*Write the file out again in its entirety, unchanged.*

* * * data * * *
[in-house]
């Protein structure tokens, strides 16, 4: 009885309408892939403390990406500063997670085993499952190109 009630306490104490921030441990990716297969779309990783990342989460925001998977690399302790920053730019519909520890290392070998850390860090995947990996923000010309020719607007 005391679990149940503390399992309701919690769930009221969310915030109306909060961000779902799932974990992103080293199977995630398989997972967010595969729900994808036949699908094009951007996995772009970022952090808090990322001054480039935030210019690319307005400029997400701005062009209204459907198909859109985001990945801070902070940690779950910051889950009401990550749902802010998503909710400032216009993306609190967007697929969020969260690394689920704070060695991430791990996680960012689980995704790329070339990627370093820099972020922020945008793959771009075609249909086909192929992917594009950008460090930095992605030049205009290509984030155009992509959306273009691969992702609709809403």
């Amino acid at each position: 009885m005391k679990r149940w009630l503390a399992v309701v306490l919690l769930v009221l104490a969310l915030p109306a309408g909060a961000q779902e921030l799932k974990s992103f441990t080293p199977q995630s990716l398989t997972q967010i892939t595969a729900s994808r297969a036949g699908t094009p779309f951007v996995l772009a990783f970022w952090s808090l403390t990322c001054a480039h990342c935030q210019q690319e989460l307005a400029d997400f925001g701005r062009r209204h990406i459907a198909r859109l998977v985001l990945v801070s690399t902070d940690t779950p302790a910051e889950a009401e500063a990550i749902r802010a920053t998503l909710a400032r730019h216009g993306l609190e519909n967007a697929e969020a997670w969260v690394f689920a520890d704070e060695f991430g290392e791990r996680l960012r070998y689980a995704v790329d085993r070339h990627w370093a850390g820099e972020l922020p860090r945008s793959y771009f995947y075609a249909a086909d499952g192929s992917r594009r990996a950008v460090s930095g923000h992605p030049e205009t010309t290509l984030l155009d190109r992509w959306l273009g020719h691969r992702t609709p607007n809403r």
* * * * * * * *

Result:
[in-house]
């Protein structure tokens, strides 16, 4: 009885309408892939403390990406500063997670085993499952190109 009630306490104490921030441990990716297969779309990783990342989460925001998977690399302790920053730019519909520890290392070998850390860090995947990996923000010309020719607007 005391679990149940503390399992309701919690769930009221969310915030109306909060961000779902799932974990992103080293199977995630398989997972967010595969729900994808036949699908094009951007996995772009970022952090808090990322001054480039935030210019690319307005400029997400701005062009209204459907198909859109985001990945801070902070940690779950910051889950009401990550749902802010998503909710400032216009993306609190967007697929969020969260690394689920704070060695991430791990996680960012689980995704790329070339990627370093820099972020922020945008793959771009075609249909086909192929992917594009950008460090930095992605030049205009290509984030155009992509959306273009691969992702609709809403």
């Amino acid at each position: 009885m005391k679990r149940w009630l503390a399992v309701v306490l919690l769930v009221l104490a969310l915030p109306a309408g909060a961000q779902e921030l799932k974990s992103f441990t080293p199977q995630s990716l398989t997972q967010i892939t595969a729900s994808r297969a036949g699908t094009p779309f951007v996995l772009a990783f970022w952090s808090l403390t990322c001054a480039h990342c935030q210019q690319e989460l307005a400029d997400f925001g701005r062009r209204h990406i459907a198909r859109l998977v985001l990945v801070s690399t902070d940690t779950p302790a910051e889950a009401e500063a990550i749902r802010a920053t998503l909710a400032r730019h216009g993306l609190e519909n967007a697929e969020a997670w969260v690394f689920a520890d704070e060695f991430g290392e791990r996680l960012r070998y689980a995704v790329d085993r070339h990627w370093a850390g820099e972020l922020p860090r945008s793959y771009f995947y075609a249909a086909d499952g192929s992917r594009r990996a950008v460090s930095g923000h992605p030049e205009t010309t290509l984030l155009d190109r992509w959306l273009g020719h691969r992702t609709p607007n809403r």